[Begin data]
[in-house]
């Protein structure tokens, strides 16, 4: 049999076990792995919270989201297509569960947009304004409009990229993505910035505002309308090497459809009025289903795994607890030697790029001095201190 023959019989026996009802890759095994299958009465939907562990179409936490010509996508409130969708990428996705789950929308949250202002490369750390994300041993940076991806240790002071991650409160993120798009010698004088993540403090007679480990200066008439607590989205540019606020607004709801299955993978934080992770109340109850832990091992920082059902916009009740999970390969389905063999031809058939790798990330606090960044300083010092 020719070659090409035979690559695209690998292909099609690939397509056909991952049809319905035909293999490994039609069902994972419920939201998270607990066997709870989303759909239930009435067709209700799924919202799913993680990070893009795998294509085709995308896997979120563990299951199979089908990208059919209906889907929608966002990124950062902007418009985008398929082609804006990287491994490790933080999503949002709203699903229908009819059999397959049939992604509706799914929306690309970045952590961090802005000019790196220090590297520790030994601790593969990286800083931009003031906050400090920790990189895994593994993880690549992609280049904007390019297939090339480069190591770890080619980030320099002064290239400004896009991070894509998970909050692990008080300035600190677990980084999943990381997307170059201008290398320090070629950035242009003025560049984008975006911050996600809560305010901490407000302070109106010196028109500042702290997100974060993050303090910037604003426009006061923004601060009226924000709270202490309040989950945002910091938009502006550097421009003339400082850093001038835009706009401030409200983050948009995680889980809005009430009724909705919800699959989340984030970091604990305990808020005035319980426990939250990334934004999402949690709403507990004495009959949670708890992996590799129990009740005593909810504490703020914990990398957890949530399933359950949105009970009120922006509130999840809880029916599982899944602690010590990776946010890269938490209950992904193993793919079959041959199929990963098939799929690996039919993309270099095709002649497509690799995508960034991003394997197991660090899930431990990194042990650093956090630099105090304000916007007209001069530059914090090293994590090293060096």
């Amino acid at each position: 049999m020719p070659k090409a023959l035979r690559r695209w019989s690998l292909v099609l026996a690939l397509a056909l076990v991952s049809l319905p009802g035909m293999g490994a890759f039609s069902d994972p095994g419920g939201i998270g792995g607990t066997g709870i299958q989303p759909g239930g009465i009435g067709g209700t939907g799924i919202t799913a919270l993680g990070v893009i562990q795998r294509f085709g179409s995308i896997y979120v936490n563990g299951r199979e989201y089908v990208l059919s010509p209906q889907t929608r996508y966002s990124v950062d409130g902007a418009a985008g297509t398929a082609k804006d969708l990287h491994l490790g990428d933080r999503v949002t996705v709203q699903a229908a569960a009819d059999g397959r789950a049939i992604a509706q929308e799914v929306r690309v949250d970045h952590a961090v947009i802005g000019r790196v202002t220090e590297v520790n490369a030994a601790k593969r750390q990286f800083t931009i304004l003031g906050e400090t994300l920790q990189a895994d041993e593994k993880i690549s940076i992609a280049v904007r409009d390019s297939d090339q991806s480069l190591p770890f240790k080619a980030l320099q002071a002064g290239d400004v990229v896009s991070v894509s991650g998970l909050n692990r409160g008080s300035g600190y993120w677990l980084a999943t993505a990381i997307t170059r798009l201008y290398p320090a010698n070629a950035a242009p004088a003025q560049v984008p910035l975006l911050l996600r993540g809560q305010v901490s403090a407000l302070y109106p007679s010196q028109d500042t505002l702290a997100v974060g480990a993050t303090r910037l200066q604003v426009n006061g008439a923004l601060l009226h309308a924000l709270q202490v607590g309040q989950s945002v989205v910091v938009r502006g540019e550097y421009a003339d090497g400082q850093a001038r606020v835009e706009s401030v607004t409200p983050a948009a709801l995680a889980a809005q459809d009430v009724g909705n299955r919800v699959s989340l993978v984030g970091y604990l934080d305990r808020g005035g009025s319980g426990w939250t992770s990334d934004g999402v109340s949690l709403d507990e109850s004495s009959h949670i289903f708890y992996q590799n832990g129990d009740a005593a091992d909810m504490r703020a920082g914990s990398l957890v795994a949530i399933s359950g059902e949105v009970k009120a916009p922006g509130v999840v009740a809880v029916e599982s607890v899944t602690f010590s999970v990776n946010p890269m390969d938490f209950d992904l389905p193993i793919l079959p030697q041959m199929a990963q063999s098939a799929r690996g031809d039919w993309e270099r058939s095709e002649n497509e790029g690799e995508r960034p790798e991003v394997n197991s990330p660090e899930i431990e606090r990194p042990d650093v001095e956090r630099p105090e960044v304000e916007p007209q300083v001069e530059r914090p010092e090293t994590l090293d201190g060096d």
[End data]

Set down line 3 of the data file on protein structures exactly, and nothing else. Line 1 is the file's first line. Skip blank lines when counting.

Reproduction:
């Amino acid at each position: 049999m020719p070659k090409a023959l035979r690559r695209w019989s690998l292909v099609l026996a690939l397509a056909l076990v991952s049809l319905p009802g035909m293999g490994a890759f039609s069902d994972p095994g419920g939201i998270g792995g607990t066997g709870i299958q989303p759909g239930g009465i009435g067709g209700t939907g799924i919202t799913a919270l993680g990070v893009i562990q795998r294509f085709g179409s995308i896997y979120v936490n563990g299951r199979e989201y089908v990208l059919s010509p209906q889907t929608r996508y966002s990124v950062d409130g902007a418009a985008g297509t398929a082609k804006d969708l990287h491994l490790g990428d933080r999503v949002t996705v709203q699903a229908a569960a009819d059999g397959r789950a049939i992604a509706q929308e799914v929306r690309v949250d970045h952590a961090v947009i802005g000019r790196v202002t220090e590297v520790n490369a030994a601790k593969r750390q990286f800083t931009i304004l003031g906050e400090t994300l920790q990189a895994d041993e593994k993880i690549s940076i992609a280049v904007r409009d390019s297939d090339q991806s480069l190591p770890f240790k080619a980030l320099q002071a002064g290239d400004v990229v896009s991070v894509s991650g998970l909050n692990r409160g008080s300035g600190y993120w677990l980084a999943t993505a990381i997307t170059r798009l201008y290398p320090a010698n070629a950035a242009p004088a003025q560049v984008p910035l975006l911050l996600r993540g809560q305010v901490s403090a407000l302070y109106p007679s010196q028109d500042t505002l702290a997100v974060g480990a993050t303090r910037l200066q604003v426009n006061g008439a923004l601060l009226h309308a924000l709270q202490v607590g309040q989950s945002v989205v910091v938009r502006g540019e550097y421009a003339d090497g400082q850093a001038r606020v835009e706009s401030v607004t409200p983050a948009a709801l995680a889980a809005q459809d009430v009724g909705n299955r919800v699959s989340l993978v984030g970091y604990l934080d305990r808020g005035g009025s319980g426990w939250t992770s990334d934004g999402v109340s949690l709403d507990e109850s004495s009959h949670i289903f708890y992996q590799n832990g129990d009740a005593a091992d909810m504490r703020a920082g914990s990398l957890v795994a949530i399933s359950g059902e949105v009970k009120a916009p922006g509130v999840v009740a809880v029916e599982s607890v899944t602690f010590s999970v990776n946010p890269m390969d938490f209950d992904l389905p193993i793919l079959p030697q041959m199929a990963q063999s098939a799929r690996g031809d039919w993309e270099r058939s095709e002649n497509e790029g690799e995508r960034p790798e991003v394997n197991s990330p660090e899930i431990e606090r990194p042990d650093v001095e956090r630099p105090e960044v304000e916007p007209q300083v001069e530059r914090p010092e090293t994590l090293d201190g060096d």